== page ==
Queer in Public vs. Queer in Private
I’m thinking a bit about how queers experience space differently, and I notice that so many of my experiences of being queer are intricately linked with the dichotomy of public vs. private, even now as an out queer adult.
When queer folks talk about growing up and early sexual experiences, it’s often about hiding or trying to find safe space. Few of us had a safe, private place for sexual exploration, though sometimes keeping our identity quiet can grant us such a place. I remember kicking myself for coming out to my mom as a teen when my peers told me about being able to hook up behind closed doors, free from suspicion, because a parent would never suspect a same-sex friend. Similar dynamics can also come up for queer adults, looking for privacy as an alternative to potential violence and/or sexual abuse.
In my first queer relationship at 17, I was pushed into public spaces because her parents didn’t know and were highly suspicious people. That meant that a lot of my very first romance was about running away from bullies and finding places to hide. Sexuality was linked very quickly with shame and embarrassment for me. While public space can certainly be eroticized, queer people don’t necessarily enact sexuality in public by choice, and it’s often looped in with violence. Of course, privilege matters quite a bit–while white queer kids might just get called the occasional name, black and brown queers are more likely to be beaten up or subject to state violence. A great illustration is the film Tangerine, where so much of the story is about violence and access to space.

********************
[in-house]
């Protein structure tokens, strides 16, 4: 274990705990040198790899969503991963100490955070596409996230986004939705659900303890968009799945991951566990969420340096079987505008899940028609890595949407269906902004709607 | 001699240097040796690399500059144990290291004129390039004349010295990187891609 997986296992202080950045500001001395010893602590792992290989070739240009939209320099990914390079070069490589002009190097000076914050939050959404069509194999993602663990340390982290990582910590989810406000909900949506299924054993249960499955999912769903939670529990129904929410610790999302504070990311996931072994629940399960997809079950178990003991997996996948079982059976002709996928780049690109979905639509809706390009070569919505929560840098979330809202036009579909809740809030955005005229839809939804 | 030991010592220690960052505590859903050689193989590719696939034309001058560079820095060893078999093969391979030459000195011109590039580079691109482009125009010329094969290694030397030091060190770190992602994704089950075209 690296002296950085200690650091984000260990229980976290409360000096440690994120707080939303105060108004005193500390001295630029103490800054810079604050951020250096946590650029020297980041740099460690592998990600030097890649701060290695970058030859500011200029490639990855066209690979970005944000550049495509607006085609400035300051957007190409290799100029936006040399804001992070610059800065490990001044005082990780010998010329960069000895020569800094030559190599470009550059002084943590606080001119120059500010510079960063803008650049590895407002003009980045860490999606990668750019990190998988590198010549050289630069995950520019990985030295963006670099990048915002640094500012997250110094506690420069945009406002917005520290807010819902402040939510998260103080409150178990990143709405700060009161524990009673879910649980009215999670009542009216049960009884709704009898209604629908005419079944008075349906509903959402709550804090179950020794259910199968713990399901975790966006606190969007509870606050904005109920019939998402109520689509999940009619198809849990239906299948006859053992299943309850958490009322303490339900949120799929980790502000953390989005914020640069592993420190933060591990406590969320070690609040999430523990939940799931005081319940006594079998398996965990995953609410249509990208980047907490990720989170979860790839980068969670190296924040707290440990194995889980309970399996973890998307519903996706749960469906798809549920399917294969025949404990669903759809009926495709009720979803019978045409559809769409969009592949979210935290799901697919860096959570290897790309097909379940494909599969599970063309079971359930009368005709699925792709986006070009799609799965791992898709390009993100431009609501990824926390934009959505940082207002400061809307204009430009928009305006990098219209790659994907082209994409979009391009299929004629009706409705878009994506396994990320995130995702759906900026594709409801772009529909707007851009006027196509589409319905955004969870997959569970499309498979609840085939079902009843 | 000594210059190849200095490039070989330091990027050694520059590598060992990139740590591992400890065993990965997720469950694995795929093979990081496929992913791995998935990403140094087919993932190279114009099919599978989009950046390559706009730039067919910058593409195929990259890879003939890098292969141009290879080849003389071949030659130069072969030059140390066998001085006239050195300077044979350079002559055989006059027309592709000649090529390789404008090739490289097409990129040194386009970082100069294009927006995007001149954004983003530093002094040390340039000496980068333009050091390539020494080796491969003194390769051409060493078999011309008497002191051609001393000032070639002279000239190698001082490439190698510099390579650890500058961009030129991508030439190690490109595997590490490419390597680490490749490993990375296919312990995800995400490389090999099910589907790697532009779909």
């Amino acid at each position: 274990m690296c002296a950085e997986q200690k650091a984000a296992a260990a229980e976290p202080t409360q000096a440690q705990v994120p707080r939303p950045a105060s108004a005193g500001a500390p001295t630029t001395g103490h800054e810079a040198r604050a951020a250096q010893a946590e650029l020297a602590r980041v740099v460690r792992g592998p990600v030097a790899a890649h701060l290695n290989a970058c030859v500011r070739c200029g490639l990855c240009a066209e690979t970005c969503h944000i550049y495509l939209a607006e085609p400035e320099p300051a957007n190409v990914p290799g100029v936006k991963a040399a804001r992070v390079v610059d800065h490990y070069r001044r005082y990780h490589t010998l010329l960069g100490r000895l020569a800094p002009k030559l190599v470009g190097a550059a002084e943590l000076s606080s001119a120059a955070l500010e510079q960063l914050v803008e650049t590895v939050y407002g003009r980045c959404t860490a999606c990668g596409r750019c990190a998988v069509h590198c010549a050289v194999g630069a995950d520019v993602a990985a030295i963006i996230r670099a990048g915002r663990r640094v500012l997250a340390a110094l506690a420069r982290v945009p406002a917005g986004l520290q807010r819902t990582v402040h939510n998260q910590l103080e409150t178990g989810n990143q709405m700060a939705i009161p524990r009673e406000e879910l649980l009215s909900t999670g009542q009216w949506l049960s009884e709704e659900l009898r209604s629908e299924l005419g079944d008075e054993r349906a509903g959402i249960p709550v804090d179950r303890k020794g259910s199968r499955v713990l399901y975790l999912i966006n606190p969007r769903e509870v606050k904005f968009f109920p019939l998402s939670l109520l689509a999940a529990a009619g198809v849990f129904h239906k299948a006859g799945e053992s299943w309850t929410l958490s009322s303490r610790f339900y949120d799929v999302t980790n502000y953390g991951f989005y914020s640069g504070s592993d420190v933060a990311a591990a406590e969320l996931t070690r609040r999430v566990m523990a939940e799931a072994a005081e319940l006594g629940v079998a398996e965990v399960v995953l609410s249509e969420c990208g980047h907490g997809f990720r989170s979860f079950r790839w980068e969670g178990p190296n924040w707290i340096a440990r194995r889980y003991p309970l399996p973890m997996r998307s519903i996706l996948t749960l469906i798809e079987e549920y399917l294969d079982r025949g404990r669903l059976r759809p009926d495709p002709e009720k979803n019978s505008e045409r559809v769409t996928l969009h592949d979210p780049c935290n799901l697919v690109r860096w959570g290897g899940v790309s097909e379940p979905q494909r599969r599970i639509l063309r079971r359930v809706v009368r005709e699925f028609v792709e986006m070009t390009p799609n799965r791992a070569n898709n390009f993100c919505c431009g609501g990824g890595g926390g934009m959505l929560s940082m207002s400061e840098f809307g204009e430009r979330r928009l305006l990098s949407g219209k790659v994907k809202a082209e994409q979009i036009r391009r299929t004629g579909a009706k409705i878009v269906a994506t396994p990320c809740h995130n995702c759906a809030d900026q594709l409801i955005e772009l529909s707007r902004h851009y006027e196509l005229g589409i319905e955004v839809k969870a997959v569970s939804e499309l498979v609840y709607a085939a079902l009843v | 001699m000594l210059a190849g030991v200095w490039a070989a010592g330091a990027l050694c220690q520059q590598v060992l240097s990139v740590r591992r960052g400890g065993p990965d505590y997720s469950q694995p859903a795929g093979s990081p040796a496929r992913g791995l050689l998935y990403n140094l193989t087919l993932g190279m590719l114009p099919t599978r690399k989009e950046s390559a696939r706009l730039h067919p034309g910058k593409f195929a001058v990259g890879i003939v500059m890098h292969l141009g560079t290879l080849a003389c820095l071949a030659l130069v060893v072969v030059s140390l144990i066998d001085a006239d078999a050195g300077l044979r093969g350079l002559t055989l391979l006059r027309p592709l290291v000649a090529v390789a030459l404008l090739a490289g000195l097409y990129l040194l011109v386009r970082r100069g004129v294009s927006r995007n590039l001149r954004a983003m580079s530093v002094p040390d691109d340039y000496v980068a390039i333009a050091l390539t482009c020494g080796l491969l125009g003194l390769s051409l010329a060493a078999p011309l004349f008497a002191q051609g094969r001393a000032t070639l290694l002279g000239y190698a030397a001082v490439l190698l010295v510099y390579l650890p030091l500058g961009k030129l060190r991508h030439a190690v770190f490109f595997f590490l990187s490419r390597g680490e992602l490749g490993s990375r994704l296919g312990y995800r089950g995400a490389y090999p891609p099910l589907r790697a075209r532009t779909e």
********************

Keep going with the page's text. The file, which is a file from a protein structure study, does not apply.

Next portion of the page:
When I was younger, my vision of an ideal place to live was all about having a private place where I could practice queer sexuality, a kind of safe queer enclave. As an adult, it seems that a lot of sexual community is about the same thing. Play parties, kink clubs, and other sexual spaces offer a safe haven where adults can be openly queer and sexual in a kind of semi-public space, a space that offers freedom from violence (though whether it delivers on that promise or not would be another post). Such spaces are a kind of intermediate zone, offering the safety of a private space but also the recognition and the social opportunities of a public space. But at the same time, privilege is a condition to entry for many of these spaces, which tend to be predominantly white and often have an entry fee. While I would’ve given anything for such a space as a teen, and am grateful to have access now, I wonder how such zones are simply replicating the privilege dynamics of broader society.